The options for registering domain names are continually expanding and there is a suite of tools for resolving disputes.
The release of new global top level domains (gTLDs) is now well underway and it is expected this program will add over 1,000 new domains. Details can be found on the Internet Corporation for Assigned Names and Numbers (ICANN) website at http://newgtlds.icann.org/en/ . The delegated domains include generic terms such as .accountants, .builders, .cafe, .christmas, .clothing, .company, .dentist, .fashion, .florist, .legal, .melbourne, .money, .pharmacy, .physio, .restaurant, .sydney and .university, as well as brand names such as .cba, .commbank, .netbank, .bond, .latrobe, .monash, and .seek. One of the more controversial has been .sucks.
Obviously, it is impracticable to register important brands in each new domain, so businesses need to settle upon a strategy for dealing with this evolving landscape. Registration with the Trademark Clearinghouse as discussed further below is a good defensive strategy.
The options for resolving domain name disputes essentially depend on whether the offending domain name ends in country code top level domain (ccTLD) such as .au, or whether it ends with a .com, .net, .org or one of the other new global top level domains (gTLD).
If the dispute cannot be resolved through negotiation (which typically involves some payment to recover the offending domain name), then it will be necessary to utilise one or more of the processes discussed below.
The Trademark Clearinghouse permits a trade mark owner to file details of their trade mark and be notified of new gTLDs so that they can register a corresponding domain name ahead of the public (in the so called ‘sunrise periods’ which are at least 30 days). The trade mark owner is also notified if another party proceeds with an application to register a domain name that reflects a trade mark already in the Clearinghouse, so that the trade mark owner can take appropriate action immediately.
The basic fee is US$150 per trade mark per year, so it can be a cost effective procedure for protecting trade marks of critical importance. Further details can be found on the Trademark Clearinghouse website at http://www.trademark-clearinghouse.com/ .
UDRP and auDRP
The Uniform Dispute Resolution Policy (UDRP) administered by ICANN is available for disputes involving gTLDs and further information is available on the ICANN website at https://www.icann.org/resources/pages/help/dndr/udrp-en
The .au Dispute Resolution Policy (auDRP) is available for disputes involving .asn.au, .com.au, .edu.au, .id.au, .net.au and .org.au ccTLDs and further information is available on the .au Domain Administration Ltd (auDA) website at http://www.auda.org.au/policies/audrp/
The only remedies under the auDRP and UDRP are the cancellation of the offending domain name or the transfer of it to the Complainant.
The success rate for Complainants under the UDRP and auDRP is quite high (around 80 -90%).
Under the UDRP the Complainant has to prove three elements:
- The offending domain name is identical or confusingly similar to a trademark or service mark in which the Complainant has rights;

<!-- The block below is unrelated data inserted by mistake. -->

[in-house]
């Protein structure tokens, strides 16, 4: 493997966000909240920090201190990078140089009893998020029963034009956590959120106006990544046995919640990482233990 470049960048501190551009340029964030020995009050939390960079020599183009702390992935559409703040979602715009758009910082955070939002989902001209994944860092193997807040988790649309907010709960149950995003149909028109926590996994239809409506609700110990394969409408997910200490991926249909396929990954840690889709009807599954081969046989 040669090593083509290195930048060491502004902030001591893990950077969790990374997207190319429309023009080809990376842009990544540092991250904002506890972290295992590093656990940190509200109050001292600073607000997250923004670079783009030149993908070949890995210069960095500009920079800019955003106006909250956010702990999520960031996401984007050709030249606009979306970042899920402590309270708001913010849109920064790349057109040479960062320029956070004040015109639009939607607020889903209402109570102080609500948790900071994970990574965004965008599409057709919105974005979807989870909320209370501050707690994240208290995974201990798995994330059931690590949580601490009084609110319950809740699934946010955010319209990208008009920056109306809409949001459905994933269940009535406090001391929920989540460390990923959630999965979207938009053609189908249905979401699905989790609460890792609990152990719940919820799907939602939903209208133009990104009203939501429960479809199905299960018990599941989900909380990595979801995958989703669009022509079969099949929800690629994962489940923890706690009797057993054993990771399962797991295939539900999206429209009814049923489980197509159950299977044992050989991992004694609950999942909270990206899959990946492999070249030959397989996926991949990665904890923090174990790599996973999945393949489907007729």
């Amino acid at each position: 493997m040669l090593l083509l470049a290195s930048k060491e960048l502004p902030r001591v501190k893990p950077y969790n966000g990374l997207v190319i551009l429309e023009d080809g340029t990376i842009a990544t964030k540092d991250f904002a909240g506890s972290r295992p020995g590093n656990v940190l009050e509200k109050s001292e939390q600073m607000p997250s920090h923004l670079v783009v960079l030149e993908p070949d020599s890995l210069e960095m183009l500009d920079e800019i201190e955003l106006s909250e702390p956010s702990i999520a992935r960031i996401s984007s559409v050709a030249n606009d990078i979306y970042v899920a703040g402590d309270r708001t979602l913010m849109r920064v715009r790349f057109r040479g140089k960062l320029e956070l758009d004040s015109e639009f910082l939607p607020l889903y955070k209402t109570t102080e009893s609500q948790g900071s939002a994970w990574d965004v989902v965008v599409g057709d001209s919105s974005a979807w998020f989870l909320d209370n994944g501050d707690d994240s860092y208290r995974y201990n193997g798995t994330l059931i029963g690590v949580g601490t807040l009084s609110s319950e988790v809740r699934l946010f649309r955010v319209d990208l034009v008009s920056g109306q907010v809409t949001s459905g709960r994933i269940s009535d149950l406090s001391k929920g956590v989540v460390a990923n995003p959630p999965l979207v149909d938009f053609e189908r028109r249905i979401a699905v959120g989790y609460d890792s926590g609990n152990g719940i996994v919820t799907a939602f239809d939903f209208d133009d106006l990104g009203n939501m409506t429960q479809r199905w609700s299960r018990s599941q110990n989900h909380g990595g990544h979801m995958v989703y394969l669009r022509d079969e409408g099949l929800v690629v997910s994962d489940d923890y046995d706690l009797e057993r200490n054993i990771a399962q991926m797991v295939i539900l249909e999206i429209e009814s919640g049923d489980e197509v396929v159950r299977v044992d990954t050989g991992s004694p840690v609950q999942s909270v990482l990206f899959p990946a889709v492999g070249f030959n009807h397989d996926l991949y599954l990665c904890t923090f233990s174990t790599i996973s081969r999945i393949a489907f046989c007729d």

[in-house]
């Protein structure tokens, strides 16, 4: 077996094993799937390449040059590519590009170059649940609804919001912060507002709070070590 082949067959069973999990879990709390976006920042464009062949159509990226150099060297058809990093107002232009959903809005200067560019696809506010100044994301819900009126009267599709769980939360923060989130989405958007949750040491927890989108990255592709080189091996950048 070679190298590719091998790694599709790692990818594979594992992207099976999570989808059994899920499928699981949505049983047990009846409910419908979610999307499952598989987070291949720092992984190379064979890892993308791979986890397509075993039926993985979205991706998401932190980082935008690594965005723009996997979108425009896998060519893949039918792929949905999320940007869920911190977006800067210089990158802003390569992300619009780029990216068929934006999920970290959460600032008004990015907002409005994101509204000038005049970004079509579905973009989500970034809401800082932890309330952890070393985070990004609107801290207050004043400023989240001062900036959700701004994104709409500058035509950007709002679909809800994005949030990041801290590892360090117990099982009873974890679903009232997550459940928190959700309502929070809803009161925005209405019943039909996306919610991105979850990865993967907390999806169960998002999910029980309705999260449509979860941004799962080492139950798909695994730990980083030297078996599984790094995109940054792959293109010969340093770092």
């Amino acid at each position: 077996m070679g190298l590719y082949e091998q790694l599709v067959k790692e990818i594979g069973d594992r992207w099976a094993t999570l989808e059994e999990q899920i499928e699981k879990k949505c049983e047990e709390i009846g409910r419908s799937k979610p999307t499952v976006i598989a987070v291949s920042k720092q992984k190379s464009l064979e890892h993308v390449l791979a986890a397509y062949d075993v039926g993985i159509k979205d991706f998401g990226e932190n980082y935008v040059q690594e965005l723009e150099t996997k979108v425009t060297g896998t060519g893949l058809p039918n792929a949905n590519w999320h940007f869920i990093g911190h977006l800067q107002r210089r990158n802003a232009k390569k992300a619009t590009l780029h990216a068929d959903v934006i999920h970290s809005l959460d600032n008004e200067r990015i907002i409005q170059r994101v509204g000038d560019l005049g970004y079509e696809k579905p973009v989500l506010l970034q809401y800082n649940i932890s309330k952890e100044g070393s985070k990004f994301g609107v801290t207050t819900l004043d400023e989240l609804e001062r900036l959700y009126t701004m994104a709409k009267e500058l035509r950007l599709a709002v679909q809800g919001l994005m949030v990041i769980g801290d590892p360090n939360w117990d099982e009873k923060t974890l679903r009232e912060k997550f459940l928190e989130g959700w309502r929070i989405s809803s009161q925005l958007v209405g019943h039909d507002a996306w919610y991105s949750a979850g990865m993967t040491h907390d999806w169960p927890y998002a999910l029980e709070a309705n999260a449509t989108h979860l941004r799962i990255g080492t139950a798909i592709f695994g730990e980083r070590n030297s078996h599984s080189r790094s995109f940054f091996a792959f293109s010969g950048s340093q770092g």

- The domain name holder has no rights or legitimate interests in respect of the offending domain name; and
- The offending domain name has been registered and is being used in bad faith.
The elements under the auDRP are similar to the UDRP, with the main differences being:
- In addition to trade mark rights, a complaint may be brought if the offending domain name is identical or confusingly similar to the Complainant’s personal name, or a company, business or other legal or trading name;
- It is only necessary to prove registration or use in bad faith;
- Bad faith does not require a pattern of conduct, only that the offending domain name was registered to prevent the trademark owner from reflecting its mark in a corresponding domain name;
- Bad faith can also be established where the offending domain name is in breach of a warranty made in the initial application and did not meet one of the eligibility requirements.
Uniform Rapid Suspension
The Uniform Rapid Suspension (URS) procedure is an extension of the UDRP, but is only applicable to domain names ending with one of the new gTLDS and further information is available on the ICANN website at http://newgtlds.icann.org/en/applicants/urs .
The only available remedy is temporary suspension of an offending domain name for the remainder of the registration period (which may be extended by the Complainant for a further one year). A successful outcome does not permit transfer or cancellation of the domain name. It is intended to be a cheaper and quicker procedure than the UDRP, but there is provision for appeals which can potentially delay a result and add to the overall cost.
While the elements which need to be proven by the Complainant are similar to that under the UDRP, there are three important differences:
- The Complainant can only rely on an identical or confusingly similar word mark;
- The Complainant must file clear and convincing evidence to satisfy each element such that there is no genuine issue of material fact as to any of these elements, whereas under the UDRP the Complainant only needs to prove each element by a preponderance of the evidence; and
- There are some additional defences to an allegation of bad faith.
Please contact Selfmark if you have any questions or would like further, specific information or advice to deal with a domain name issue.